“I commend the federal government for agreeing to reconsider rules created in the previous administration that could have severely restricted property owners’ use of their own land,” said Nevada Attorney General Adam Laxalt, who joined the suit, which was filed in Alabama. “If this federal land grab had been implemented, the federal government could have expanded critical habitat designations to include entire states. I am proud of the result of our joint efforts to protect Nevada land from burdensome and unconstitutional federal overreach.” (Critical habitat)

That overreach flew in the face of the ESA’s requirement that “critical habitat shall not include the entire geographical area which can be occupied by the threatened or endangered species,” except in a circumstance determined by the secretary of the Interior.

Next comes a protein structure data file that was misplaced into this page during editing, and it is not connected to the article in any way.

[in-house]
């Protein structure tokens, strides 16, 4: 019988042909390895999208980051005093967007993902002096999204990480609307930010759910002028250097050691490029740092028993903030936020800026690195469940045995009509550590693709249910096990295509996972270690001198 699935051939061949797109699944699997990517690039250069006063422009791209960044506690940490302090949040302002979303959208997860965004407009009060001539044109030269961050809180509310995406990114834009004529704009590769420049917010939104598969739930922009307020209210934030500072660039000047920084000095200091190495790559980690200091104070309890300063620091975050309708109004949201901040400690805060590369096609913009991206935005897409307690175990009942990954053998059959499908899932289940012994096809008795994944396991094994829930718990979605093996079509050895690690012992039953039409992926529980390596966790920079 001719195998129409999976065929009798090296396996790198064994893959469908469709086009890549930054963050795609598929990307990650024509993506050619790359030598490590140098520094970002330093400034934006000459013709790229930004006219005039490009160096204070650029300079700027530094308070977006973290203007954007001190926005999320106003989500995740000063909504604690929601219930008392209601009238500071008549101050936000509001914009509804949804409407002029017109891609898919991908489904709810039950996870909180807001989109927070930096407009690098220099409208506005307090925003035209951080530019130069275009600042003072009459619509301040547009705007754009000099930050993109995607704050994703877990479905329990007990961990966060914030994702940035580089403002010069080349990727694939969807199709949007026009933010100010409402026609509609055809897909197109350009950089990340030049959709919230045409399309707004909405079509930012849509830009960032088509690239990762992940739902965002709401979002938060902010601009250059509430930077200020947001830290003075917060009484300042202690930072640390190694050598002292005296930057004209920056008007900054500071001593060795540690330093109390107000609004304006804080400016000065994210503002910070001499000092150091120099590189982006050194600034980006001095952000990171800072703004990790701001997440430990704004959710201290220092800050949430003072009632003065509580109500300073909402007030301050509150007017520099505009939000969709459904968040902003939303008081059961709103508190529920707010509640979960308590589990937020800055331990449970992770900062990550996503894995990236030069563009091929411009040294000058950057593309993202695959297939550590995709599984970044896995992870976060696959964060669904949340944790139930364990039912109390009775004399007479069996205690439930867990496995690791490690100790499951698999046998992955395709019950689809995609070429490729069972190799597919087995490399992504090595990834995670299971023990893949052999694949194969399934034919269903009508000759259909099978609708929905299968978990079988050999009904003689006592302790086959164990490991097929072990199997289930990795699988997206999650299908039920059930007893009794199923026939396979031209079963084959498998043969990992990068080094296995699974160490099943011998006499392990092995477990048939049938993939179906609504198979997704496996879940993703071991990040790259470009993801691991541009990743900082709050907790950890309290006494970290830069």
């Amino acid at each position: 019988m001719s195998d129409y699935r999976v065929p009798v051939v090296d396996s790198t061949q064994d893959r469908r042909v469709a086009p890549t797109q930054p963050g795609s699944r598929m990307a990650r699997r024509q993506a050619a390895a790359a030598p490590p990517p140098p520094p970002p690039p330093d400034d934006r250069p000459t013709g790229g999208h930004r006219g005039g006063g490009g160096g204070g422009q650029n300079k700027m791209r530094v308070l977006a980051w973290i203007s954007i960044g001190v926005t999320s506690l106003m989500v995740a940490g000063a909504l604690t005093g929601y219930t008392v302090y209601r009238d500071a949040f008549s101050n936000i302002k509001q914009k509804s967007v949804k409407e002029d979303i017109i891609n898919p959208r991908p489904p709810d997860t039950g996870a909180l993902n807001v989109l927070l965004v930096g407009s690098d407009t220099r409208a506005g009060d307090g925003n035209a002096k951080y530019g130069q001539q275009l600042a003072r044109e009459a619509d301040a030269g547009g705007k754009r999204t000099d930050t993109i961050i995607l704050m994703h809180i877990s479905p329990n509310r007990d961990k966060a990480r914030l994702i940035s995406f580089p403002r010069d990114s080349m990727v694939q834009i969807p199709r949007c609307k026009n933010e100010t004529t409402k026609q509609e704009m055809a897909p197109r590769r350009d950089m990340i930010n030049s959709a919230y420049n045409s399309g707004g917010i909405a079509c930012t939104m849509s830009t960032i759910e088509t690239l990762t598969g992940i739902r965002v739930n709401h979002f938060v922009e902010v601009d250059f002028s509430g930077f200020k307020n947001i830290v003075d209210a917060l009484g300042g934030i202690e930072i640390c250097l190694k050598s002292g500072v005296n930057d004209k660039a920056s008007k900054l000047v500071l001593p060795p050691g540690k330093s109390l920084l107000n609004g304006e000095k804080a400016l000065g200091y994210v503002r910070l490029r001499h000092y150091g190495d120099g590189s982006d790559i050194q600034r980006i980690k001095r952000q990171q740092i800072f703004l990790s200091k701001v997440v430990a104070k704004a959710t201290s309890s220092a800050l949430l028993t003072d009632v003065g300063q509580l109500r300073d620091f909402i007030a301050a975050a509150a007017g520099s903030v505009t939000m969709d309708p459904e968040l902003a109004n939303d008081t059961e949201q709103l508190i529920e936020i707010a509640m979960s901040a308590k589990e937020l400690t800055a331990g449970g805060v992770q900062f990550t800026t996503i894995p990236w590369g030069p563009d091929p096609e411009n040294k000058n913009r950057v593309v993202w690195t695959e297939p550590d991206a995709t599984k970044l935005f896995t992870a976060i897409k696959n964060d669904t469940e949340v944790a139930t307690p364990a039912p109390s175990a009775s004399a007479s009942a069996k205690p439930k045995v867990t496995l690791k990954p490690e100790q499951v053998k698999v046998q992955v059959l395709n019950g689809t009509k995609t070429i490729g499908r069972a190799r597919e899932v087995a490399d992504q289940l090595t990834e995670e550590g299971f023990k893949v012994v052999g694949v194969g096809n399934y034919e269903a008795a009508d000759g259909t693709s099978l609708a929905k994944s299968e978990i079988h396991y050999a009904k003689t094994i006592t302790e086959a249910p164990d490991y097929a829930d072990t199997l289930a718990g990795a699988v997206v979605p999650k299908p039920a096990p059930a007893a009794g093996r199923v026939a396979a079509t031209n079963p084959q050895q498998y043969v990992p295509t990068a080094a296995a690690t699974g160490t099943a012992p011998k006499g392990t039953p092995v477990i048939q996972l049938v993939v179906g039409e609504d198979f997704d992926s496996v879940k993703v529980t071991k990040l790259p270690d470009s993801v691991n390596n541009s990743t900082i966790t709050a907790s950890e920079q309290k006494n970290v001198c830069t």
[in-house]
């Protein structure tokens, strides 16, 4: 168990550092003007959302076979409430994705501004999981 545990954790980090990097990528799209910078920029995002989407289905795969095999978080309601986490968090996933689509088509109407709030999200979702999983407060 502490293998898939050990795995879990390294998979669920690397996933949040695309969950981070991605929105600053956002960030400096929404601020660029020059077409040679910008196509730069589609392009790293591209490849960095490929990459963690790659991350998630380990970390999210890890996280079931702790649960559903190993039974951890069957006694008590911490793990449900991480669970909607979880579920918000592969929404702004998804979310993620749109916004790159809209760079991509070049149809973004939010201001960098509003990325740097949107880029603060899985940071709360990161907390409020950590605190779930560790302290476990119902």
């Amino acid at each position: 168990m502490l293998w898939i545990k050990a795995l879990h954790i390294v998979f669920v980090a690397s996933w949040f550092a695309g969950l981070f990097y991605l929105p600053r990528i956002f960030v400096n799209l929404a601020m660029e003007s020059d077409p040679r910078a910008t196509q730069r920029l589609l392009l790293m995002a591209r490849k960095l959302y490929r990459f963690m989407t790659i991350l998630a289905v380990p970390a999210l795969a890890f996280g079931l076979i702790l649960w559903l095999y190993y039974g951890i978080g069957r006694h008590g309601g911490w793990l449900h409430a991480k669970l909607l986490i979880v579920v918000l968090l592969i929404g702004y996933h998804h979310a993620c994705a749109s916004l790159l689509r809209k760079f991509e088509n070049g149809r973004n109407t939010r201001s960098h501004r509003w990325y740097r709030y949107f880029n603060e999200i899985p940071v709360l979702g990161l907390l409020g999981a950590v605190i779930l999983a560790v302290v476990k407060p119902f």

Opponents of the rules said they impermissibly relied on hope and base speculation.

The lawsuit also said the rules create huge costs for private landowners and small businesses who must go to the expense of obtaining federal permits in order to make even minor modifications to their own property. Permits could be denied under rules that were obviously arbitrary, capricious and onerous.

Arkansas Attorney General Leslie Rutledge commented on the settlement and said, “Our wildlife must be protected for future generations, but it is completely unreasonable to give the federal government broad authority to restrict land usage just because bureaucrats in D.C. think an animal might, possibly, one day inhabit that land — even if that land does not have features necessary for its survival. These rules are a clear example of an Obama-era overreach that must be changed to protect the rights of land owners and the States.”